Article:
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Design firms such as Seattle’s Teague, which works with Boeing, Microsoft, and Nike among other corporations, are increasingly encouraging employees to hatch product ideas without a client. While I’m not out in San Francisco for the International Council of Societies of Industrial Design’s major conference this week (but check out future blog posts by BusinessWeek editors Bruce Nussbaum and Helen Walters who are there), I’ve heard that Teague’s new strategy for encouraging creativity among its staff is gaining a lot of attention among attendees.
Basically, Teague designers are producing goods that they design not for their big-name clients, but instead on their own. One new product that is turning heads at the ICSID event is Teague’s Paperclip Lamp, which was designed by Teague’s associate creative director, David Wykes, and industrial designer, Benoit Collette.
It looks like, well, a giant paperclip, and can be bent in all sorts of configurations -- just like the regular paperclip that inspired it. The iconic shape suggests the enduring appeal of a simple, elegantly practical design. And how such an icon's form factor can influence other industrial design projects.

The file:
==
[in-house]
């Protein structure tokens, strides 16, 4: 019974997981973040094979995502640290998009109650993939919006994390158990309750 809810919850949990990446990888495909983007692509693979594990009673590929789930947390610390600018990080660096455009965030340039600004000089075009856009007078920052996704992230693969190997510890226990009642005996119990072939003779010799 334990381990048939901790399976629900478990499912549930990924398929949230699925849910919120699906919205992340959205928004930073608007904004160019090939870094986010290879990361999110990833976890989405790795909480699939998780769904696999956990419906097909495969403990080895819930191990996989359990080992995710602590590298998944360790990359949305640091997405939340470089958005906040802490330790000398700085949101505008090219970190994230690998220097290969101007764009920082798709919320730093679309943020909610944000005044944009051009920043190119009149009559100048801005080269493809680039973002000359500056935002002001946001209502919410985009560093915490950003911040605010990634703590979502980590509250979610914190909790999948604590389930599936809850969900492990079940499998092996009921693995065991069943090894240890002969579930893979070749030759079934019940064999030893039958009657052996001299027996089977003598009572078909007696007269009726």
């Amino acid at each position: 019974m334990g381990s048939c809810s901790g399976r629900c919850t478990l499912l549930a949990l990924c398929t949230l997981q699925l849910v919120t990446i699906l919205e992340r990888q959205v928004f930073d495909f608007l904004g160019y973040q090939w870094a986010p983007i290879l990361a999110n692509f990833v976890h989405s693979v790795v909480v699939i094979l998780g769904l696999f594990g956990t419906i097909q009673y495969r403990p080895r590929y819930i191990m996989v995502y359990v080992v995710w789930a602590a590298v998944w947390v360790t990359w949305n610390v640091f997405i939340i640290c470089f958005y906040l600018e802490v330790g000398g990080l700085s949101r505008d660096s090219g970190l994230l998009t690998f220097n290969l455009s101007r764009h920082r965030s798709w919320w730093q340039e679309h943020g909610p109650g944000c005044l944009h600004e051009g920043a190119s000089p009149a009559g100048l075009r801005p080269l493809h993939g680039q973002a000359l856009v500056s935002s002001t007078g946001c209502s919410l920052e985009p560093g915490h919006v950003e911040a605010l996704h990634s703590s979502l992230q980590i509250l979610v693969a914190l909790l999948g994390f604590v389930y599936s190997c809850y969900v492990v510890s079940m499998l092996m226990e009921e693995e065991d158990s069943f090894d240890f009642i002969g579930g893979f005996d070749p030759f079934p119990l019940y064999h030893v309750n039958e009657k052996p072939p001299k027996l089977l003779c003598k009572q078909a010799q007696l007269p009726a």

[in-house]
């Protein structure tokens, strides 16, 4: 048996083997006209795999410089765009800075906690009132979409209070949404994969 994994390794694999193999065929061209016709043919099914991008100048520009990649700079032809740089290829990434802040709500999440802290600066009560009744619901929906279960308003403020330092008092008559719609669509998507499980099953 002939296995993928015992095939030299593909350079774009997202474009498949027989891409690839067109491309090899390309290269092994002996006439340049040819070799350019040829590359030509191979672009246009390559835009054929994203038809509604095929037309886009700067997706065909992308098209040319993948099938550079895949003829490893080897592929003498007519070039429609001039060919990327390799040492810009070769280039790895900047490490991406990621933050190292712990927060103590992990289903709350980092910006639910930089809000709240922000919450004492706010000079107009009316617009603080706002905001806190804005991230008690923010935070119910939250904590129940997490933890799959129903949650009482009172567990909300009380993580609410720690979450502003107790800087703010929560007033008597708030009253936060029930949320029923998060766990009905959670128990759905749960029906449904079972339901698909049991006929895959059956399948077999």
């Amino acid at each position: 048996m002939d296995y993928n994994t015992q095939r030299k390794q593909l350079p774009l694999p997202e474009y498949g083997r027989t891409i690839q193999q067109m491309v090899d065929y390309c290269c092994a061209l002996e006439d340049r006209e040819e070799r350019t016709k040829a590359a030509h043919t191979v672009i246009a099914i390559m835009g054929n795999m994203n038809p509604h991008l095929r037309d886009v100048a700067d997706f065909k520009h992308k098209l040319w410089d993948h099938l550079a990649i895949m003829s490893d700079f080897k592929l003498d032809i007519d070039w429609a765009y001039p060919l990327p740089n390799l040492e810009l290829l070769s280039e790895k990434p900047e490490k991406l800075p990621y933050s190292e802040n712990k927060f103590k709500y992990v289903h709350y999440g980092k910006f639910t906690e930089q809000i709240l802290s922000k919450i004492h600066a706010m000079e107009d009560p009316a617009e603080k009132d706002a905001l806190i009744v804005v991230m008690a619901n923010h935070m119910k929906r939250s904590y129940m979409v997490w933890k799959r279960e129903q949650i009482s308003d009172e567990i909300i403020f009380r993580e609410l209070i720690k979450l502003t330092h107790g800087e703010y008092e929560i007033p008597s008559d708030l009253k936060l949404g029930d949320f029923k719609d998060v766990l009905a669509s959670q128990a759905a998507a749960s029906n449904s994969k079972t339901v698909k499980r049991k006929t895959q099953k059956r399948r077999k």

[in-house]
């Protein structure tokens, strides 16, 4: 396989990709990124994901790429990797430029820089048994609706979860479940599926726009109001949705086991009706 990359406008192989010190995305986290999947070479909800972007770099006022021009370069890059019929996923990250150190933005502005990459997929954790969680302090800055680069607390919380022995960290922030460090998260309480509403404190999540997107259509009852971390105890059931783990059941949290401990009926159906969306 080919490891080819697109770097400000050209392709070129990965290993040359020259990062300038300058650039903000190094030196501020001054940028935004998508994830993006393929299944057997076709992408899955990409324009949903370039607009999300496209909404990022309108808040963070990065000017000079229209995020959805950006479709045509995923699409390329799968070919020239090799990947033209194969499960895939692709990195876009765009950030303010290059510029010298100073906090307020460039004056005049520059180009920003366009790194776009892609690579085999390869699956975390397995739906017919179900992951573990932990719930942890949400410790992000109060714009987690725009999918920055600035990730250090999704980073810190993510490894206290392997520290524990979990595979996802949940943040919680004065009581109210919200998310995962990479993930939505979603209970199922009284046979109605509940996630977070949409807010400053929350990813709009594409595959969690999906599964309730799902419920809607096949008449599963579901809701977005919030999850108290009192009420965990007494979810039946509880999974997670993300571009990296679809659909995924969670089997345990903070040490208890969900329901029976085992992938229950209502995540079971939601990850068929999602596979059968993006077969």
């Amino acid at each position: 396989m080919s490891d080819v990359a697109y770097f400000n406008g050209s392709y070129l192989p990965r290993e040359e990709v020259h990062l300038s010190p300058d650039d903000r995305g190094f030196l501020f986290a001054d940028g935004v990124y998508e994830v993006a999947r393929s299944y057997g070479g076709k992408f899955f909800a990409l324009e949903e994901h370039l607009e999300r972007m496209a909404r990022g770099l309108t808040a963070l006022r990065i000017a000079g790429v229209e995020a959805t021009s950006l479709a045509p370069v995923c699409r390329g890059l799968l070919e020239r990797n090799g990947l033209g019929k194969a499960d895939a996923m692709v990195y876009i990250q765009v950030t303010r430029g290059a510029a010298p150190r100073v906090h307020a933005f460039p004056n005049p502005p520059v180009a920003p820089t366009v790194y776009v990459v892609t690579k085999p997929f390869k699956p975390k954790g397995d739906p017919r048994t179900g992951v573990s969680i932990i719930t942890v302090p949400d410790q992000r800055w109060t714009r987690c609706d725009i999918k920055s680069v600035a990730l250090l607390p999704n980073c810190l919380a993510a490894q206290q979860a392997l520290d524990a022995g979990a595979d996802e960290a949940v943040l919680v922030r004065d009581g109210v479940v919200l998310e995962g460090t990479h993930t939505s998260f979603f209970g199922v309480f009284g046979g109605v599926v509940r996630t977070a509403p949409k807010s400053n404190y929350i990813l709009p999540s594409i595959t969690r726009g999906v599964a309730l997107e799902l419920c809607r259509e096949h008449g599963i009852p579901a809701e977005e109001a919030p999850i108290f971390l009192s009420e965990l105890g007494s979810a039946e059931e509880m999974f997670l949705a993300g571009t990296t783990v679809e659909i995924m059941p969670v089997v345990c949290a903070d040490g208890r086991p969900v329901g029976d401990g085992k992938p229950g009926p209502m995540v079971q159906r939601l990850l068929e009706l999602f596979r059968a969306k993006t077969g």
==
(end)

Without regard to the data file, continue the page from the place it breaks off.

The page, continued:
It's the first Teague-sponsored design to debut as a product, and was shown first at the Seattle Design Within Reach Northwestern Lighting Exhibition and is on view at the Korean Gwangju Design Biennale 2007.
The project reminds me of a story I recently reported, on the conceptual Charmr diabetes device created by designers at San Francisco's Adaptive Path in between jobs for clients. Currently, Adaptive Path says the firm has been fielding inquiries by venture capitalists.
I can't help but think of 3M's classic 15% rule -- that to innovate, companies need to give employees time to work on ideas other than work, while at work, to use corporate resources to venture out into imaginative new directions and come up with cool new products. Why not design firms, too -- without clients?
What comes next? The Bloomberg Businessweek Innovation and Design blog chronicles new tools for creativity and collaboration, innovation case studies in both the corporate and social sectors, and the new ideas that have the power to change the way things have always been done.